Some people like to buy older albums because of they are unique and have a classic look. Those albums may not be made of archival material including paper with active acid from the deteriorating lignin that was not neutralized during manufacture because this was not a concern. Also, cover sliders could be made of PVC or other plastics that are not neutral. If you are not sure whether that used album is safe, it is best to buy a new archival safe album.
You can use the most archival safe materials but they will not protect your collection from environmental factors. The general rule of thumb is to stay away from the extremes. Do not store your collecting in a place that is too hot or too cold. Try not to store your collection in a place that is too humid or too dry since both could cause your storage materials to react. In other words, the average home with a temperature of 64-78 degrees with an average humidity of 30-percent should not be a problem.
Those living in colder areas where the home header is being used longer than other areas of the country may have to compensate. Forced air heating systems tend to dry the air that could cause damage to your collection. If you use a humidifier, whether built in to your heating system or a standalone unit, you might consider investing in a hygrometer to keep the relative humidity between 30 and 40-percent.
Where you store your collection also has to be a concern. If you keep your coins in a cabinet, the gasses from the wood and even the paint or stain used to cover the wood can cause damage. While wooden cabinets are attractive and practical, you do not want to store your collection some place that could add to the environmental concerns.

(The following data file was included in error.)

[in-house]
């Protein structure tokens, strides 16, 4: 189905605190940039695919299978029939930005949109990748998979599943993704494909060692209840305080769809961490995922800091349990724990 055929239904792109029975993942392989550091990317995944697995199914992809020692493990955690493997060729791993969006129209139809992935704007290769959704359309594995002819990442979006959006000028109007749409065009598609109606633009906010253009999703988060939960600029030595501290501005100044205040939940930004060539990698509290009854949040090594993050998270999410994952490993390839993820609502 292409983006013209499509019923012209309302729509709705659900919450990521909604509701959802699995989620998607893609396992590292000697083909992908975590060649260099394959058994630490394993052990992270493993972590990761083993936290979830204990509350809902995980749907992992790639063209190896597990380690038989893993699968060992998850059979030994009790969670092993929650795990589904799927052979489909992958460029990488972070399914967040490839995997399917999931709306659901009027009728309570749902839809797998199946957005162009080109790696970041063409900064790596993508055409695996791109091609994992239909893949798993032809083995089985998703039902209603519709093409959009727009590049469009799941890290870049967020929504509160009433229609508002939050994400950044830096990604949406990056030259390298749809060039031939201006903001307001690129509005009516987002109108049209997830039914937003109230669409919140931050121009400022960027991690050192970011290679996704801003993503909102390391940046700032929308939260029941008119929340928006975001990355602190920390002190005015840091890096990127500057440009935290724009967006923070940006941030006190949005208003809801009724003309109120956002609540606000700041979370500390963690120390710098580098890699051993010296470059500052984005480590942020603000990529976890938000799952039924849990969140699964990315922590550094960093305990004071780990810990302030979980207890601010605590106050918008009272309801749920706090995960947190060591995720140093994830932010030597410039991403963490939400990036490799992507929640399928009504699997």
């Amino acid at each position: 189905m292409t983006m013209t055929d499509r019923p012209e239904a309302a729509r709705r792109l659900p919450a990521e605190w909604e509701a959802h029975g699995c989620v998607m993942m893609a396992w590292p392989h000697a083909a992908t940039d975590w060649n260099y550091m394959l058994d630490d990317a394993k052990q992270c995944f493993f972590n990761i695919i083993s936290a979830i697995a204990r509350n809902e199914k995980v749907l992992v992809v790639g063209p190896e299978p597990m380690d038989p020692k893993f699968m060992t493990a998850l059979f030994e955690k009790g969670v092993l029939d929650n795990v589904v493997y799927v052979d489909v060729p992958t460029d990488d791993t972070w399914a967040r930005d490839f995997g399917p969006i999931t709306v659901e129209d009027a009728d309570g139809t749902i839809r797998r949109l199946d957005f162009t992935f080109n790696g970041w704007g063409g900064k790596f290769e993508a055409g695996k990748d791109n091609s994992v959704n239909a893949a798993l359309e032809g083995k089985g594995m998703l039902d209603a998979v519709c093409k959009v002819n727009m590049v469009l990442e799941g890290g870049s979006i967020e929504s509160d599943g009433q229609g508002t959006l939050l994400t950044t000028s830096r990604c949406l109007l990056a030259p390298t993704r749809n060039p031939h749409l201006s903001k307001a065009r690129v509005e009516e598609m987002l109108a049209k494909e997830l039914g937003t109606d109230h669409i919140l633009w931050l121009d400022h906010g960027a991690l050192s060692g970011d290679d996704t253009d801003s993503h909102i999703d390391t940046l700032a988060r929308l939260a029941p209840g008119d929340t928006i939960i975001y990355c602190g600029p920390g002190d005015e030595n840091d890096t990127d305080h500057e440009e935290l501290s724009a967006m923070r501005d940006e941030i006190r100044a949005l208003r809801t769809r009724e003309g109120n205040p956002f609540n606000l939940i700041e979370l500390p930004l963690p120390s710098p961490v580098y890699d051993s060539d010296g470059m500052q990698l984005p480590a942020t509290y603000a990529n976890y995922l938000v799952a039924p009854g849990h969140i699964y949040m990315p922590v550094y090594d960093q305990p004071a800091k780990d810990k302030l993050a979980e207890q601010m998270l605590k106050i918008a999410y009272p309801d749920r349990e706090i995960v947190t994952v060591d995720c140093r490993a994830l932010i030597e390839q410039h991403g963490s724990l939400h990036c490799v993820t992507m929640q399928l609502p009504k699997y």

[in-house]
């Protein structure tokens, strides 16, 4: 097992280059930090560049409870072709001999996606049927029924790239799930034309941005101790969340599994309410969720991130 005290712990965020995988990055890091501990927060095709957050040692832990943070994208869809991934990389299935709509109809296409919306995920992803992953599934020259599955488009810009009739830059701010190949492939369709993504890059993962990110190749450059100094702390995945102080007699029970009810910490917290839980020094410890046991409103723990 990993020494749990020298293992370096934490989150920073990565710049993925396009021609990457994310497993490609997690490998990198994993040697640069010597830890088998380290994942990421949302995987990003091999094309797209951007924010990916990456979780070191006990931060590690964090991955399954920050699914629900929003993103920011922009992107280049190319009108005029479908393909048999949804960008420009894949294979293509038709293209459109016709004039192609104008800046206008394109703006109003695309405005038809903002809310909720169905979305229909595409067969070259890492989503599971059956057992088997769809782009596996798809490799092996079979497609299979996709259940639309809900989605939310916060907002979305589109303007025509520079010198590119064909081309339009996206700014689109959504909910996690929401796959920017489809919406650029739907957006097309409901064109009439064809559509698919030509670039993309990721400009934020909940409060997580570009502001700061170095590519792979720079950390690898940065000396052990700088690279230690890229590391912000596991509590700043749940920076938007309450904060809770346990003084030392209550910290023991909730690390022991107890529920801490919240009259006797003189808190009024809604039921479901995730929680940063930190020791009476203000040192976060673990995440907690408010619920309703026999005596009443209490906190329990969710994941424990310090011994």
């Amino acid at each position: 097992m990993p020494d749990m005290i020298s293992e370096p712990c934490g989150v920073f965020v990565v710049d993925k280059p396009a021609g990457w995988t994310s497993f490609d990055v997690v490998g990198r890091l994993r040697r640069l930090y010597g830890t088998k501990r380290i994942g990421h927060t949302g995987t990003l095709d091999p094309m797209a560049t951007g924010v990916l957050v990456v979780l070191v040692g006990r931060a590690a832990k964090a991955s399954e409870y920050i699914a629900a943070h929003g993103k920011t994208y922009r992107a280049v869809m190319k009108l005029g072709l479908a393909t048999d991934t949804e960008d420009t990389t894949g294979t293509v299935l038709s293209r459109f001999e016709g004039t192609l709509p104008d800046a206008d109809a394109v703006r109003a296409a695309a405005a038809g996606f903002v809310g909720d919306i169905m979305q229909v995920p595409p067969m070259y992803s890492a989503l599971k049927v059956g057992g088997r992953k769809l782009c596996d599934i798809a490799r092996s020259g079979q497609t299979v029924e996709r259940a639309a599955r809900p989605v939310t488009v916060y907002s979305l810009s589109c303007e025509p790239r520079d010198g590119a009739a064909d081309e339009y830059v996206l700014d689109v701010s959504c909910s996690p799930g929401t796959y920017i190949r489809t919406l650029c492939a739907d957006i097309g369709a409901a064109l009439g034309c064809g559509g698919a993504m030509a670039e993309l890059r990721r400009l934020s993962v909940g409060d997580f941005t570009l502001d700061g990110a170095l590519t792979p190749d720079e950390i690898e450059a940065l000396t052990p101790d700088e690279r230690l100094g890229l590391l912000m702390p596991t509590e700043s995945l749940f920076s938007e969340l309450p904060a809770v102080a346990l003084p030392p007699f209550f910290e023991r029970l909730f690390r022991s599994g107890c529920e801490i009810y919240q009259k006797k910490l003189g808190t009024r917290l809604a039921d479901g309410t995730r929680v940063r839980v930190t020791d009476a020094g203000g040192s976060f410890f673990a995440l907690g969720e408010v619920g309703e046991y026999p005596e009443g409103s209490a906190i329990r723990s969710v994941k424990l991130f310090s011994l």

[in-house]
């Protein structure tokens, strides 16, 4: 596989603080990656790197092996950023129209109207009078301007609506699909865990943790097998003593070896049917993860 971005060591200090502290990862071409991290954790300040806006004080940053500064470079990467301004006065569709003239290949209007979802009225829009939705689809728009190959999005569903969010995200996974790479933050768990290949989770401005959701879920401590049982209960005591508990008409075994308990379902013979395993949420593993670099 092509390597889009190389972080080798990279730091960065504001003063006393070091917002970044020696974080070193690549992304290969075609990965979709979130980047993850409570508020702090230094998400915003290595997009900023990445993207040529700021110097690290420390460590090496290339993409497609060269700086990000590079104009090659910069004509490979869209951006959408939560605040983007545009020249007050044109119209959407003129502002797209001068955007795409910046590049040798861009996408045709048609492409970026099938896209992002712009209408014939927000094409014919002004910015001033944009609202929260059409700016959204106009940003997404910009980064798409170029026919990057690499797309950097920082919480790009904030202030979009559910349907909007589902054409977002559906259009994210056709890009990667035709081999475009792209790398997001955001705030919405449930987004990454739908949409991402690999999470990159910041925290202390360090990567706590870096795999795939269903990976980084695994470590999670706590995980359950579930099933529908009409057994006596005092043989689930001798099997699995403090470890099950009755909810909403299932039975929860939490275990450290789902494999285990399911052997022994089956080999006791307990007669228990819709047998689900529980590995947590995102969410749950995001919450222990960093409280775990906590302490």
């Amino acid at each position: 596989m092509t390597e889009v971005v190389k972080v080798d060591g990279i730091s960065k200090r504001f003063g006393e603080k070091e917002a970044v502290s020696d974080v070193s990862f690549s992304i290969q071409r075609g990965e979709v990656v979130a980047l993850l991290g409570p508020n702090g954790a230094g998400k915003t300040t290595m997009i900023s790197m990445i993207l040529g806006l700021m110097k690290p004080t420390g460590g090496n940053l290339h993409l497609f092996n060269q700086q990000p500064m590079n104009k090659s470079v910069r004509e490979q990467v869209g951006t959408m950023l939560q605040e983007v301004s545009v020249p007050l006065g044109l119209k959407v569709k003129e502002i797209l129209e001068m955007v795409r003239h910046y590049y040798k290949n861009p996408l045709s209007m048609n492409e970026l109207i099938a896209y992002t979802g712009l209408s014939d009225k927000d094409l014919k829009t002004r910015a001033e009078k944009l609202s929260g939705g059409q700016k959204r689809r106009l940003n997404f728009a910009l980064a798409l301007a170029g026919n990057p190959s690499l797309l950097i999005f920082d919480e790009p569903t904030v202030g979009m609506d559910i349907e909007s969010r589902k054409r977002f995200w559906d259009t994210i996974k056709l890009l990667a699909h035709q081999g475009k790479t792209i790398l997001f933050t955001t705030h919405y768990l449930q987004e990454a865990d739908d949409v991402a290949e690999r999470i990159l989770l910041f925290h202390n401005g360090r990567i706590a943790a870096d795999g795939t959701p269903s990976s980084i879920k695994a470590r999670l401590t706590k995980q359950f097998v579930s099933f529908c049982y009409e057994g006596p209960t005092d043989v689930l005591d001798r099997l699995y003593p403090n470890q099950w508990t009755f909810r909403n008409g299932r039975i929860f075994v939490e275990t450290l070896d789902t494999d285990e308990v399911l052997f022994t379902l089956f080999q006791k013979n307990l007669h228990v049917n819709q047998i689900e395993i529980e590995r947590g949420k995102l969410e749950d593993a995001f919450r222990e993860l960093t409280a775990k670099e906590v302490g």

Metal cabinets are a better option. Safes and safety deposit boxes in temperature controlled vaults also makes great storage options aside from being able to keep your collection secure.
One of the factors that could cause wood rot in cabinets is excess humidity. If your home or where you store your collection cannot be controlled, you should use a desiccant in the area. A desiccant is a substance able to absorb moisture in the air. Two common desiccants are silica gel, the little packets that you see in some packages, and montmorillonite clay.
Choosing which desiccant to use depends on your situation. If your storage area is not that humid, use silica gel. It well suited for lower moisture area over a longer period of time, about six months. For high humidity areas, use a clay desiccant. Although it will not last as long as silica gel (about three months), clay is more effective at removing moisture when the humidity is higher. Another option is to use a combination, especially during seasons of high humidity. You can purchase silica gel and clay desiccants at many hobby stores and stores that sell collecting supplies.
While there are other types of desiccants, they are not recommended for use around collectibles. Calcium sulfate and calcium chloride uses sulfur and chlorine, both will not react well with the metals of your coins. Activated charcoal can add carbon dust to the air, which can attach itself to your coins. Some have suggested using salt as a desiccant. Salt is made of sodium chloride that would also introduce metal damaging chlorine into the environment.